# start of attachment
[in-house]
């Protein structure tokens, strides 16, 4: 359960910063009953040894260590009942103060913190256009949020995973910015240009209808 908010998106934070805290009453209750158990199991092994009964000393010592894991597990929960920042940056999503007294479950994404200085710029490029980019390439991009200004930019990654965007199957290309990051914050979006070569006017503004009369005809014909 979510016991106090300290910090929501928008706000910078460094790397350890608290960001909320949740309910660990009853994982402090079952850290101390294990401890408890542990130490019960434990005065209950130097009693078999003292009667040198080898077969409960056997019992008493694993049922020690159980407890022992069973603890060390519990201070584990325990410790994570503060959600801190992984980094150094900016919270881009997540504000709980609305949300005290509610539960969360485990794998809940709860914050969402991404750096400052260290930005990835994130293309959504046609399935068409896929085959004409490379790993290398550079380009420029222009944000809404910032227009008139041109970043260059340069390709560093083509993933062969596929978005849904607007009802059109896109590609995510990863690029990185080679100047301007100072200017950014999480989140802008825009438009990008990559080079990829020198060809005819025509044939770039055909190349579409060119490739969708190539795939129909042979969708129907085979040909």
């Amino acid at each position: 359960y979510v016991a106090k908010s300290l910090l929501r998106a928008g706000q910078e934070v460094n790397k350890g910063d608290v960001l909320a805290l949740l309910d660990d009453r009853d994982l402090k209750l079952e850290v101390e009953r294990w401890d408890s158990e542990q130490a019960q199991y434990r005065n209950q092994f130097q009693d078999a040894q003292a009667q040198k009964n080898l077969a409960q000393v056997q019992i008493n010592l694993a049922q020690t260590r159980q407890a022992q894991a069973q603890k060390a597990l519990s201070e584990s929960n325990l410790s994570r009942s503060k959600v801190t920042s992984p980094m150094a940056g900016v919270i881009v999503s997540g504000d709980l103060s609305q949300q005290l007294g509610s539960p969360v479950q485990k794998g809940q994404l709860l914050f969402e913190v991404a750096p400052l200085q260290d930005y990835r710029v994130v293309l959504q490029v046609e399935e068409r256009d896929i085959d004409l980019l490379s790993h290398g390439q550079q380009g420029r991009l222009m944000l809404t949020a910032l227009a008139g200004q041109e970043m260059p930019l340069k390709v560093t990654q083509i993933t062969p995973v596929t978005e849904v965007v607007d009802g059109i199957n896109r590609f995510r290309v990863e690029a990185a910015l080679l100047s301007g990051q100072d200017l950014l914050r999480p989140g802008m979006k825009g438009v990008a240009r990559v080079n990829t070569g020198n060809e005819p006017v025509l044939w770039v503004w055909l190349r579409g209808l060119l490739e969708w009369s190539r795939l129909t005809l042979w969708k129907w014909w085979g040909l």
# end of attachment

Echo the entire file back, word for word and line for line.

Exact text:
[in-house]
């Protein structure tokens, strides 16, 4: 359960910063009953040894260590009942103060913190256009949020995973910015240009209808 908010998106934070805290009453209750158990199991092994009964000393010592894991597990929960920042940056999503007294479950994404200085710029490029980019390439991009200004930019990654965007199957290309990051914050979006070569006017503004009369005809014909 979510016991106090300290910090929501928008706000910078460094790397350890608290960001909320949740309910660990009853994982402090079952850290101390294990401890408890542990130490019960434990005065209950130097009693078999003292009667040198080898077969409960056997019992008493694993049922020690159980407890022992069973603890060390519990201070584990325990410790994570503060959600801190992984980094150094900016919270881009997540504000709980609305949300005290509610539960969360485990794998809940709860914050969402991404750096400052260290930005990835994130293309959504046609399935068409896929085959004409490379790993290398550079380009420029222009944000809404910032227009008139041109970043260059340069390709560093083509993933062969596929978005849904607007009802059109896109590609995510990863690029990185080679100047301007100072200017950014999480989140802008825009438009990008990559080079990829020198060809005819025509044939770039055909190349579409060119490739969708190539795939129909042979969708129907085979040909």
């Amino acid at each position: 359960y979510v016991a106090k908010s300290l910090l929501r998106a928008g706000q910078e934070v460094n790397k350890g910063d608290v960001l909320a805290l949740l309910d660990d009453r009853d994982l402090k209750l079952e850290v101390e009953r294990w401890d408890s158990e542990q130490a019960q199991y434990r005065n209950q092994f130097q009693d078999a040894q003292a009667q040198k009964n080898l077969a409960q000393v056997q019992i008493n010592l694993a049922q020690t260590r159980q407890a022992q894991a069973q603890k060390a597990l519990s201070e584990s929960n325990l410790s994570r009942s503060k959600v801190t920042s992984p980094m150094a940056g900016v919270i881009v999503s997540g504000d709980l103060s609305q949300q005290l007294g509610s539960p969360v479950q485990k794998g809940q994404l709860l914050f969402e913190v991404a750096p400052l200085q260290d930005y990835r710029v994130v293309l959504q490029v046609e399935e068409r256009d896929i085959d004409l980019l490379s790993h290398g390439q550079q380009g420029r991009l222009m944000l809404t949020a910032l227009a008139g200004q041109e970043m260059p930019l340069k390709v560093t990654q083509i993933t062969p995973v596929t978005e849904v965007v607007d009802g059109i199957n896109r590609f995510r290309v990863e690029a990185a910015l080679l100047s301007g990051q100072d200017l950014l914050r999480p989140g802008m979006k825009g438009v990008a240009r990559v080079n990829t070569g020198n060809e005819p006017v025509l044939w770039v503004w055909l190349r579409g209808l060119l490739e969708w009369s190539r795939l129909t005809l042979w969708k129907w014909w085979g040909l």